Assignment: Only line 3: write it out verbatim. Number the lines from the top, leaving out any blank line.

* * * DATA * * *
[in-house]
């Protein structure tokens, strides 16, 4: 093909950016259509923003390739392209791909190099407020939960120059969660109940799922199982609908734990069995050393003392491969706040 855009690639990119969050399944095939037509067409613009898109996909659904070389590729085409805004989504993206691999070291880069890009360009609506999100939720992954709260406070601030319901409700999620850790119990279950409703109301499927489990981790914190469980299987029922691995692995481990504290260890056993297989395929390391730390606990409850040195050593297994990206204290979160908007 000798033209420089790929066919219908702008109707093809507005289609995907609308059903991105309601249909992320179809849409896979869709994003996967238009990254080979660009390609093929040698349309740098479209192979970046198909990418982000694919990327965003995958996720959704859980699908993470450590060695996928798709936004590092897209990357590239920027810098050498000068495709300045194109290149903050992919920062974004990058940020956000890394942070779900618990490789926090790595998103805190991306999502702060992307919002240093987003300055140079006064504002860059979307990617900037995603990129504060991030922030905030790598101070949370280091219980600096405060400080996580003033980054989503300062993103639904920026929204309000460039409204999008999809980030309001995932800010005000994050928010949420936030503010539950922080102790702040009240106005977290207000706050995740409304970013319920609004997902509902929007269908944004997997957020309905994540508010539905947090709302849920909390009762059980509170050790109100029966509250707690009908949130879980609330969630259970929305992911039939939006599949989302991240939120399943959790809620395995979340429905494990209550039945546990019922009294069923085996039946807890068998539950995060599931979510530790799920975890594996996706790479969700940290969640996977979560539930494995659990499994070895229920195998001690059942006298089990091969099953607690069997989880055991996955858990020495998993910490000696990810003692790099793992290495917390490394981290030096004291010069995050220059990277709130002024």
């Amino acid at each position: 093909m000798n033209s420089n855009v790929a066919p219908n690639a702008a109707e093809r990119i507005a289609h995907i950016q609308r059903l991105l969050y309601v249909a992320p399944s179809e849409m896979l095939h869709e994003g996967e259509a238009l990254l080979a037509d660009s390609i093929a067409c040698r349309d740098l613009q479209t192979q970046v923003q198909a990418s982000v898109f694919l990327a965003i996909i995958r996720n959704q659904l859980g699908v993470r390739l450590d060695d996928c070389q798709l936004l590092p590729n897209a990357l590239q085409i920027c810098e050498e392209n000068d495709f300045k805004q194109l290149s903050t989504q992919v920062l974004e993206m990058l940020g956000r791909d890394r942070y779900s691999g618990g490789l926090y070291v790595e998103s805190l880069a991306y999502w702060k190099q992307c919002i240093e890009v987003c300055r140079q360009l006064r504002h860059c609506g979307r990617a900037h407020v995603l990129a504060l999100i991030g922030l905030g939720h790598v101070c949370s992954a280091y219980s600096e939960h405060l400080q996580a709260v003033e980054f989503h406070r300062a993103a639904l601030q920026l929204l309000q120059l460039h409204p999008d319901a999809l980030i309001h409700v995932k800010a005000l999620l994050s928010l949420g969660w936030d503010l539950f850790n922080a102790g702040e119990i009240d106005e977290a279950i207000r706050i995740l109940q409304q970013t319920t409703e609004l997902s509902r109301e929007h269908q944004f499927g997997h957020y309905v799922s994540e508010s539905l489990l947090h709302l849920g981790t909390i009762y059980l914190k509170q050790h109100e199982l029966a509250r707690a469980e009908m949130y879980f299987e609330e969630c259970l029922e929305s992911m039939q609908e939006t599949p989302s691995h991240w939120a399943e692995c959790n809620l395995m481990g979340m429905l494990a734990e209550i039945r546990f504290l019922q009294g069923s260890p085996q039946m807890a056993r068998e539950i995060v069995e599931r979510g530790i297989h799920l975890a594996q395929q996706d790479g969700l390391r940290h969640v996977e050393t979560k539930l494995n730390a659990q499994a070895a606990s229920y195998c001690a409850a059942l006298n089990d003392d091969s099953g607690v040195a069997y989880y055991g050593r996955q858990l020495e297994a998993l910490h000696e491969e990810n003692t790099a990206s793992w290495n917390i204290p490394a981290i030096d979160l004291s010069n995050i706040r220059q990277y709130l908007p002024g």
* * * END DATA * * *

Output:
């Amino acid at each position: 093909m000798n033209s420089n855009v790929a066919p219908n690639a702008a109707e093809r990119i507005a289609h995907i950016q609308r059903l991105l969050y309601v249909a992320p399944s179809e849409m896979l095939h869709e994003g996967e259509a238009l990254l080979a037509d660009s390609i093929a067409c040698r349309d740098l613009q479209t192979q970046v923003q198909a990418s982000v898109f694919l990327a965003i996909i995958r996720n959704q659904l859980g699908v993470r390739l450590d060695d996928c070389q798709l936004l590092p590729n897209a990357l590239q085409i920027c810098e050498e392209n000068d495709f300045k805004q194109l290149s903050t989504q992919v920062l974004e993206m990058l940020g956000r791909d890394r942070y779900s691999g618990g490789l926090y070291v790595e998103s805190l880069a991306y999502w702060k190099q992307c919002i240093e890009v987003c300055r140079q360009l006064r504002h860059c609506g979307r990617a900037h407020v995603l990129a504060l999100i991030g922030l905030g939720h790598v101070c949370s992954a280091y219980s600096e939960h405060l400080q996580a709260v003033e980054f989503h406070r300062a993103a639904l601030q920026l929204l309000q120059l460039h409204p999008d319901a999809l980030i309001h409700v995932k800010a005000l999620l994050s928010l949420g969660w936030d503010l539950f850790n922080a102790g702040e119990i009240d106005e977290a279950i207000r706050i995740l109940q409304q970013t319920t409703e609004l997902s509902r109301e929007h269908q944004f499927g997997h957020y309905v799922s994540e508010s539905l489990l947090h709302l849920g981790t909390i009762y059980l914190k509170q050790h109100e199982l029966a509250r707690a469980e009908m949130y879980f299987e609330e969630c259970l029922e929305s992911m039939q609908e939006t599949p989302s691995h991240w939120a399943e692995c959790n809620l395995m481990g979340m429905l494990a734990e209550i039945r546990f504290l019922q009294g069923s260890p085996q039946m807890a056993r068998e539950i995060v069995e599931r979510g530790i297989h799920l975890a594996q395929q996706d790479g969700l390391r940290h969640v996977e050393t979560k539930l494995n730390a659990q499994a070895a606990s229920y195998c001690a409850a059942l006298n089990d003392d091969s099953g607690v040195a069997y989880y055991g050593r996955q858990l020495e297994a998993l910490h000696e491969e990810n003692t790099a990206s793992w290495n917390i204290p490394a981290i030096d979160l004291s010069n995050i706040r220059q990277y709130l908007p002024g």